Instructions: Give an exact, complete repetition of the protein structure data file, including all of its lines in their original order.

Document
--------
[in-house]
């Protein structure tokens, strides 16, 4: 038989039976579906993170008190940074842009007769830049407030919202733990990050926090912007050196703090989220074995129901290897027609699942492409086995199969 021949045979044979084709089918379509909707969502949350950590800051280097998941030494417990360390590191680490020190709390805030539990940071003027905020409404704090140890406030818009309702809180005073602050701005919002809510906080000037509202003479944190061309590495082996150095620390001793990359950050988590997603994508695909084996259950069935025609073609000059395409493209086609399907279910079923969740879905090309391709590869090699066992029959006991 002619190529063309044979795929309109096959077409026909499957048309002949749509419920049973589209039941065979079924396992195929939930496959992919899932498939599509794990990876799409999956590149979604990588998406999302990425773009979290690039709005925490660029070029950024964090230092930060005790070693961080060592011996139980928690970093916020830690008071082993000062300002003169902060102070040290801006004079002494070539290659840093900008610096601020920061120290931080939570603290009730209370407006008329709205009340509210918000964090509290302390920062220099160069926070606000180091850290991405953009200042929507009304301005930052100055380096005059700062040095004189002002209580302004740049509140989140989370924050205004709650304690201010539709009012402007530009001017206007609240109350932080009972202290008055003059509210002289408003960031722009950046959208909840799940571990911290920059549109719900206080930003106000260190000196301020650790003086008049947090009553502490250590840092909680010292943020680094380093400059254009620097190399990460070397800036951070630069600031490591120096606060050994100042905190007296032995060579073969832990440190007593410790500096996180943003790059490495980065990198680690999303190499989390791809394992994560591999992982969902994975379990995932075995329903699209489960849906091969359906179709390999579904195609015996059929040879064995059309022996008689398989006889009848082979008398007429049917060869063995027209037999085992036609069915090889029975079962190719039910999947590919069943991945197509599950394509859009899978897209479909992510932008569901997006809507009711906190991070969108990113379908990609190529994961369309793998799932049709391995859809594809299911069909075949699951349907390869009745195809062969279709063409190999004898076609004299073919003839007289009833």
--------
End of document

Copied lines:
[in-house]
């Protein structure tokens, strides 16, 4: 038989039976579906993170008190940074842009007769830049407030919202733990990050926090912007050196703090989220074995129901290897027609699942492409086995199969 021949045979044979084709089918379509909707969502949350950590800051280097998941030494417990360390590191680490020190709390805030539990940071003027905020409404704090140890406030818009309702809180005073602050701005919002809510906080000037509202003479944190061309590495082996150095620390001793990359950050988590997603994508695909084996259950069935025609073609000059395409493209086609399907279910079923969740879905090309391709590869090699066992029959006991 002619190529063309044979795929309109096959077409026909499957048309002949749509419920049973589209039941065979079924396992195929939930496959992919899932498939599509794990990876799409999956590149979604990588998406999302990425773009979290690039709005925490660029070029950024964090230092930060005790070693961080060592011996139980928690970093916020830690008071082993000062300002003169902060102070040290801006004079002494070539290659840093900008610096601020920061120290931080939570603290009730209370407006008329709205009340509210918000964090509290302390920062220099160069926070606000180091850290991405953009200042929507009304301005930052100055380096005059700062040095004189002002209580302004740049509140989140989370924050205004709650304690201010539709009012402007530009001017206007609240109350932080009972202290008055003059509210002289408003960031722009950046959208909840799940571990911290920059549109719900206080930003106000260190000196301020650790003086008049947090009553502490250590840092909680010292943020680094380093400059254009620097190399990460070397800036951070630069600031490591120096606060050994100042905190007296032995060579073969832990440190007593410790500096996180943003790059490495980065990198680690999303190499989390791809394992994560591999992982969902994975379990995932075995329903699209489960849906091969359906179709390999579904195609015996059929040879064995059309022996008689398989006889009848082979008398007429049917060869063995027209037999085992036609069915090889029975079962190719039910999947590919069943991945197509599950394509859009899978897209479909992510932008569901997006809507009711906190991070969108990113379908990609190529994961369309793998799932049709391995859809594809299911069909075949699951349907390869009745195809062969279709063409190999004898076609004299073919003839007289009833």